Around 100 human rights activists protested outside Japan’s de facto embassy in Taipei on Monday demanding that a member of a Japanese right-wing group be barred from leaving Taiwan after he was caught on security camera kicking a “comfort woman” memorial.
The footage showed Sumiko Fujimura, who is in Taiwan representing 16 right-wing groups from Japan, kicking the bronze statue outside the opposition Kuomintang’s office in the southwest city of Tainan after he visited on Thursday, asking for it to be removed.
Taiwanese, mainland Chinese, Koreans, Filipinos and other Asian women forced to work in Japan’s wartime military brothels were euphemistically referred to in Japan as “comfort women”.
The statue is the first such memorial in Taiwan and was installed on August 14, the International Memorial Day for Comfort Women, by a local association and the KMT. Former president Ma Ying-jeou, who has long demanded Japan apologise over the comfort women issue, took part in the ceremony to unveil the statue.
The KMT office said it was not aware of the incident, which it described as “humiliating”, until media reports emerged. Office director Hsieh Lung-chieh, who is also a Tainan councillor, said he then reviewed the surveillance footage and confirmed Fujimura had kicked the statue as he was leaving the premises.
“It is inexcusable and unbearable for [Fujimura] to come here and trample on the dignity of Taiwanese people, insulting our grandmothers who were forced to serve as comfort women [by Japan],” Hsieh said.
On Monday, protesters – some of them wearing white masks – gathered in front of the de facto embassy, the Japan-Taiwan Exchange Association, waving banners calling for an apology, and saying the incident had seriously hurt the feelings of Taiwanese.
The activists demanded that Taiwanese authorities stop the man from leaving the island until he apologised for his act – and asking for him to kneel in front of the statue when he did so.
They also called for the Japanese representative to Taiwan, Mikio Numato, to apologise to the public for the incident, and for Taiwan’s envoy to Japan, Frank Hsieh Chang-ting, to lodge a formal protest over the act, which they described as “insulting”.
The protesters briefly scuffled with around 50 police officers trying to stop them from forcing their way into the building, and after a near two-hour stand-off a senior Japanese official accepted their protest letter. Some of the activists were from the Tainan City Association for Comfort Women’s Rights, which arranged for the statue to be installed.
The statue ignited heated debate between the KMT and the Japanese-friendly ruling Democratic Progressive Party, with the DPP accusing the opposition of trying to stir up resentment against Japan in a bid to win voters ahead of November’s local government elections, which are seen as a prelude to the 2020 presidential poll.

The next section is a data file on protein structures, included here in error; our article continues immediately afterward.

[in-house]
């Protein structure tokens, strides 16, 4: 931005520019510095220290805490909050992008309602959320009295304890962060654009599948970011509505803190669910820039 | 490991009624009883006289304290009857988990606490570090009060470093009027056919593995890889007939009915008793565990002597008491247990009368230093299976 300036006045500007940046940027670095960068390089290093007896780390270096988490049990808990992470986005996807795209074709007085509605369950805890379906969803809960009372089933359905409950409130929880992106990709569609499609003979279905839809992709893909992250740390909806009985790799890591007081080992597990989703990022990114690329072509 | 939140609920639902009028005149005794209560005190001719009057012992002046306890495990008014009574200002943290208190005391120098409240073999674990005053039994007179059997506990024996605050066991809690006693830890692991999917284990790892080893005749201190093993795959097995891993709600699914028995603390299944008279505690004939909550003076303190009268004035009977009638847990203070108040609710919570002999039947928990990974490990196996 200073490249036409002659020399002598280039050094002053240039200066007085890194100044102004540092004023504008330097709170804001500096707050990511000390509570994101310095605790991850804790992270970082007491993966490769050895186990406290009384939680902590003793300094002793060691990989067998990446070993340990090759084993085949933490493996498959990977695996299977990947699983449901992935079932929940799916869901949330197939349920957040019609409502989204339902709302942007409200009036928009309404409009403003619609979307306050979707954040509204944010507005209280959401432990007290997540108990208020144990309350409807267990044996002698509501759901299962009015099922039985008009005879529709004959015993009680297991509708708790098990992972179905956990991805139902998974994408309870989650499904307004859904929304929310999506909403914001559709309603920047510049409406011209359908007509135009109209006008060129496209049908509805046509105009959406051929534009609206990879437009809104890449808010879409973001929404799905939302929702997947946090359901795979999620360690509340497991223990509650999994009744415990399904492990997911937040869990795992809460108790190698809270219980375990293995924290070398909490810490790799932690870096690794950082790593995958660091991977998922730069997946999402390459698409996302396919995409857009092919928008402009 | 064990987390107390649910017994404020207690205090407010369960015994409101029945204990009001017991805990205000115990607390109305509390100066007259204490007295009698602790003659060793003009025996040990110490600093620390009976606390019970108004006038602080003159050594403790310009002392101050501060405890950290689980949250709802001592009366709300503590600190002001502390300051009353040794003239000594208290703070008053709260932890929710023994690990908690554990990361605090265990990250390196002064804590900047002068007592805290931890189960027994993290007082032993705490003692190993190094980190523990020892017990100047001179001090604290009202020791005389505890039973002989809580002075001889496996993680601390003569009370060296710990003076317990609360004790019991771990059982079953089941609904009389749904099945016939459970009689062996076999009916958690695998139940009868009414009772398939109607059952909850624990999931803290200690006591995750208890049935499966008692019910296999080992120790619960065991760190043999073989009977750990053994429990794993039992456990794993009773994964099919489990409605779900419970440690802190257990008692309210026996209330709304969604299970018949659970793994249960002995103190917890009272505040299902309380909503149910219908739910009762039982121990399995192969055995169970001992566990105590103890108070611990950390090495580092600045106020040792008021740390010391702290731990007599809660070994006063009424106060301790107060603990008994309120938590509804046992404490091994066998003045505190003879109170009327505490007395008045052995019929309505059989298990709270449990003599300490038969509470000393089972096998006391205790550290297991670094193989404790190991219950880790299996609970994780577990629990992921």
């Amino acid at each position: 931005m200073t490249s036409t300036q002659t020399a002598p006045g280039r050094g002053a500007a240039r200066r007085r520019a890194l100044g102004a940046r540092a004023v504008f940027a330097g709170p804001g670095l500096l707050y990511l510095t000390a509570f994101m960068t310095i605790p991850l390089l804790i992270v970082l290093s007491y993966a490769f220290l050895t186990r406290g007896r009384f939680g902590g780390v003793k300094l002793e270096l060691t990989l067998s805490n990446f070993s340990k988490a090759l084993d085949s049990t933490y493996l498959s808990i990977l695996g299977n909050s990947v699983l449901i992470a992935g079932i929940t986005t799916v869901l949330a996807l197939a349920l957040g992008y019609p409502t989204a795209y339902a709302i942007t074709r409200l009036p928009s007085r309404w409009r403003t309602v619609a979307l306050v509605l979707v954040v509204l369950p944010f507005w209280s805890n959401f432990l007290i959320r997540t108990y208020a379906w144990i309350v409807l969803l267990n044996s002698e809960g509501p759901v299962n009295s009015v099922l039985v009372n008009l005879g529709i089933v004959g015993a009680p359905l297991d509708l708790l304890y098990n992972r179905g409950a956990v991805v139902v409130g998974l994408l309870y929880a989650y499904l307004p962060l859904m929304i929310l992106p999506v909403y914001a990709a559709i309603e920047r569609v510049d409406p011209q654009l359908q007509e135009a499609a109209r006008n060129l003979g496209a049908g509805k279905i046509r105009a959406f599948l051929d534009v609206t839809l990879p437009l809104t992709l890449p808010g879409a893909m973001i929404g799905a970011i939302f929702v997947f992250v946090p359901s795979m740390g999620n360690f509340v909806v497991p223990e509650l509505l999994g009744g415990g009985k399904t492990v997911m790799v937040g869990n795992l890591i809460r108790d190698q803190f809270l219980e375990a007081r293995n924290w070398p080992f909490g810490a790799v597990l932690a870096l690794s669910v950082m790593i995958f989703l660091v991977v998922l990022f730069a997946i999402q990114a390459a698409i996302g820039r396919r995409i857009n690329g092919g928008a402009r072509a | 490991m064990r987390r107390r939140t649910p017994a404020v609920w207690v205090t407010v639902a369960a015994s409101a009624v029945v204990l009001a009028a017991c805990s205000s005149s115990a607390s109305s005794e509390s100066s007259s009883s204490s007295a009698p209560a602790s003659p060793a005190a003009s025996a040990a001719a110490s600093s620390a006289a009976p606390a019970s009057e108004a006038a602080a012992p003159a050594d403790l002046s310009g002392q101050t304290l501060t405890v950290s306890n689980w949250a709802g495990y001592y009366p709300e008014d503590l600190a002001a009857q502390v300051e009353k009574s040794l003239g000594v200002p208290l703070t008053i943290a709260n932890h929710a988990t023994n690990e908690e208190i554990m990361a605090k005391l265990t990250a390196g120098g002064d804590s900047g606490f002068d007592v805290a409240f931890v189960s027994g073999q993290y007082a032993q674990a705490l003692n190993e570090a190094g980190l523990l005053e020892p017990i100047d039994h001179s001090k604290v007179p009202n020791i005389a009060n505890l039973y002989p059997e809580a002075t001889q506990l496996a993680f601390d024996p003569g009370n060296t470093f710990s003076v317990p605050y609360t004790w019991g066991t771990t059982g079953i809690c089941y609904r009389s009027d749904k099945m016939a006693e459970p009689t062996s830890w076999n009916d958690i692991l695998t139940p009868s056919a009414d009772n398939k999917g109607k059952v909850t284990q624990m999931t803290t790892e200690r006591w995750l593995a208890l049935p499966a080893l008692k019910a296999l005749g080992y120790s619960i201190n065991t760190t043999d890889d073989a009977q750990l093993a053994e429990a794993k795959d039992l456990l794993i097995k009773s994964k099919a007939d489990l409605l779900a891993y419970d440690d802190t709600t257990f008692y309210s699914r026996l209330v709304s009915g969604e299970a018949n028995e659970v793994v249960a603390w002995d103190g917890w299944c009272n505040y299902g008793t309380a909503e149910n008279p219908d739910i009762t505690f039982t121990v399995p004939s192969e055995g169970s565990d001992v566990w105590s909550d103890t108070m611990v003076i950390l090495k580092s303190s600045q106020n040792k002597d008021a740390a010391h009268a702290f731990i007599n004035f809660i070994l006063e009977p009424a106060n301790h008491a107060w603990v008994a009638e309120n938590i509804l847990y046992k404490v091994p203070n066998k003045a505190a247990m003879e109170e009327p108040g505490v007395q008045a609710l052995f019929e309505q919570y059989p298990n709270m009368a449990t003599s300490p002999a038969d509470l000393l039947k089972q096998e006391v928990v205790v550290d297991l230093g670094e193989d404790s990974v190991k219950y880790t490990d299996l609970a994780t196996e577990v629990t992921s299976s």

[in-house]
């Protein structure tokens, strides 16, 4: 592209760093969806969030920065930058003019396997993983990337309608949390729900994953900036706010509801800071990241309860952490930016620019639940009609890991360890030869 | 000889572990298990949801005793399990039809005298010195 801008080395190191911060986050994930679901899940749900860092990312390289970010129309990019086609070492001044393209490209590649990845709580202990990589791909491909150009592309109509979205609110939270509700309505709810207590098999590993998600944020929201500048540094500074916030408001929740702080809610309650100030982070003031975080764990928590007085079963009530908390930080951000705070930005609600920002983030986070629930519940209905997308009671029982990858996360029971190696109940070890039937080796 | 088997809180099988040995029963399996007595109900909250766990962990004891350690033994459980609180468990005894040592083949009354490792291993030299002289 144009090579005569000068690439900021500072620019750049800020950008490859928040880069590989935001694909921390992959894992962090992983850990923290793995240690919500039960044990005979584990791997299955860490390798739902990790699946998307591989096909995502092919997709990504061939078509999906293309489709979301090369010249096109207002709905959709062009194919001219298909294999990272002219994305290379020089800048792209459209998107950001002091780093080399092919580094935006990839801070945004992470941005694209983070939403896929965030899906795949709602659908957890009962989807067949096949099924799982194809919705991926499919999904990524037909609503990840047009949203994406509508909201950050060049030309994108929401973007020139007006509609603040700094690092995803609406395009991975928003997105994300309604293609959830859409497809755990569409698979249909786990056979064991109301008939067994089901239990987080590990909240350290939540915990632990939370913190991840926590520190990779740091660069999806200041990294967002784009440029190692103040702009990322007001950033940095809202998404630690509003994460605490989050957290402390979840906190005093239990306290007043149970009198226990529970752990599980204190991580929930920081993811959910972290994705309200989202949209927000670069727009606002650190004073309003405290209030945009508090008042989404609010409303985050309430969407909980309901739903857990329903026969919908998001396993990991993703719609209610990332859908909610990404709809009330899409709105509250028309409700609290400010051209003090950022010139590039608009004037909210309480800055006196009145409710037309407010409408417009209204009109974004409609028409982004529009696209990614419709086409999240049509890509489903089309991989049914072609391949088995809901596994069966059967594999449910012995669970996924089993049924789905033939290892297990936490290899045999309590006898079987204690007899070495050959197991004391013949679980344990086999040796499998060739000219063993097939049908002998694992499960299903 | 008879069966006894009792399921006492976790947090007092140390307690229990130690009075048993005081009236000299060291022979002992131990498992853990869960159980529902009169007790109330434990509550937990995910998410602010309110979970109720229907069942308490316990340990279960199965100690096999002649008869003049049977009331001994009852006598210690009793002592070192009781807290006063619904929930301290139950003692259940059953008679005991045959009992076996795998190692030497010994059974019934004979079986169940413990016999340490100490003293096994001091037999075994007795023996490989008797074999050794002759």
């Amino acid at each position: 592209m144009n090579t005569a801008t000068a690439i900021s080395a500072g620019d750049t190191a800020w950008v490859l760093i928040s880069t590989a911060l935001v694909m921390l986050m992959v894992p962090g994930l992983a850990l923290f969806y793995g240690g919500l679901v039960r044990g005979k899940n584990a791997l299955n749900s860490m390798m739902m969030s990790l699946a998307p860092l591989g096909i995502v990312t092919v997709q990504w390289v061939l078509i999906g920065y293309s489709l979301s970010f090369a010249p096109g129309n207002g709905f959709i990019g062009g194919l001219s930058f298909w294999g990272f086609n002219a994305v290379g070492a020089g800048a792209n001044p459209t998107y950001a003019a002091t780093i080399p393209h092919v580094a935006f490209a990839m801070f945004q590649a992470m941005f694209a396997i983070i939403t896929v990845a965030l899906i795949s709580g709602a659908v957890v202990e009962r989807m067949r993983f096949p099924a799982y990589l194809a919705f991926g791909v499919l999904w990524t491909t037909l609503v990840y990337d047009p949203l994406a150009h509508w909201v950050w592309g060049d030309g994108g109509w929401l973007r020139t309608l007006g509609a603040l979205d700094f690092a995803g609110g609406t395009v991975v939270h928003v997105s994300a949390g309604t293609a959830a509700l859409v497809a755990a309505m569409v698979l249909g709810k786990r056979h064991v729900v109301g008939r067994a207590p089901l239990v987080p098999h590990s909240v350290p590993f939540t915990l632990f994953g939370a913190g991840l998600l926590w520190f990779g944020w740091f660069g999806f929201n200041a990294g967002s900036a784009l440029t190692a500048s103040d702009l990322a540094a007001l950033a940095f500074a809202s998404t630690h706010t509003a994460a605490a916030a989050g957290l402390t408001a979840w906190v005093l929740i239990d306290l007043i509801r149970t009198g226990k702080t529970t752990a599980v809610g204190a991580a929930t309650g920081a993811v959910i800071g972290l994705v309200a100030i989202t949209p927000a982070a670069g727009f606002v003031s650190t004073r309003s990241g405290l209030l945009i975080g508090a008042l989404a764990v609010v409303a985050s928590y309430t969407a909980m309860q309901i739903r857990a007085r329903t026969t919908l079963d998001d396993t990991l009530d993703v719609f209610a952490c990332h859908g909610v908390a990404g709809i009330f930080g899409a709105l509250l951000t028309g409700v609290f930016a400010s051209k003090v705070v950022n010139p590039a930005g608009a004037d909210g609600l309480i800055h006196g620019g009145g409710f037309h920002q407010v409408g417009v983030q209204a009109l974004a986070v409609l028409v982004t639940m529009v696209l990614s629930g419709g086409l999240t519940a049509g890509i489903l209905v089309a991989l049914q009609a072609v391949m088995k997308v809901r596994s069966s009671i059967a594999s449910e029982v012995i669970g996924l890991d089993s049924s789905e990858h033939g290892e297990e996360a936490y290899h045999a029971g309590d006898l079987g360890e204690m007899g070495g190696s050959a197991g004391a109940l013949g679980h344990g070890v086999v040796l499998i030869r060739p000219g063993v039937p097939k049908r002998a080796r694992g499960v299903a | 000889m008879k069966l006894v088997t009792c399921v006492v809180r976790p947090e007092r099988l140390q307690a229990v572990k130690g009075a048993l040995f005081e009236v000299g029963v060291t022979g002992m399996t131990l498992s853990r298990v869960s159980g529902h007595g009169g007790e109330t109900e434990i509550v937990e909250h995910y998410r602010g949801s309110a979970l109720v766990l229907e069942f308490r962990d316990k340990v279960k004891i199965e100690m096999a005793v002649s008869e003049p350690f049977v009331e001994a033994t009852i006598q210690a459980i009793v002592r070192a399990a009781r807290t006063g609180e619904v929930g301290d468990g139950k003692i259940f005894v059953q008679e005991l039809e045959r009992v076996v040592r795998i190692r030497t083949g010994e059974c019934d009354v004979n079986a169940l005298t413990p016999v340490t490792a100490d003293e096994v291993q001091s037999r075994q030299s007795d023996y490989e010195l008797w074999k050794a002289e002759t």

At the unveiling ceremony, former KMT leader Ma criticised President Tsai Ing-wen’s government for failing to push for Japan to issue a formal apology to Taiwan for forcing women into sexual slavery during the second world war.
The monument also drew a rebuke from Japan, with Chief Cabinet Secretary Yoshihide Suga describing the installation as “extremely disappointing”. In Taipei, the de facto embassy expressed Tokyo’s regret over the statue going up, saying it and others like it around the world went against the Japanese government’s position on and efforts to resolve the issue and calling for it to be removed.
The latest incident is expected to further inflame the row between Japan and Taiwan over wartime sexual slavery and will add to pressure on Tsai’s government, which critics say has bowed to Tokyo and failed to do anything to protect the interests of Taiwanese.
So far, the government has insisted that it has nothing to do with the statue and it was put up by a local group and the KMT. The foreign ministry said Taipei was closely watching the issue and it remained government policy to fight for the rights and dignity of the comfort women.
Since it was installed a month ago in a public space near several buildings from the Japanese colonial period, the statue has been visited by more than 500 people every day, including from Japan, according to Hsieh’s office.
The numbers on how many Taiwanese women were forced into sexual slavery for the Japanese military differ – the KMT puts it at 200,000 to 300,000, while the Taipei Women’s Rescue Foundation says it is around 2,000, based on historical records. There are only two identified survivors still alive in Taiwan.
Japan set up the Asian Women’s Fund in 1994, offering compensation and a letter of apology from the prime minister to the victims, but many former comfort women – including those from Taiwan – refused to accept the money on the grounds that the Japanese government has yet to address its legal responsibility on the issue – something Ma also called for.
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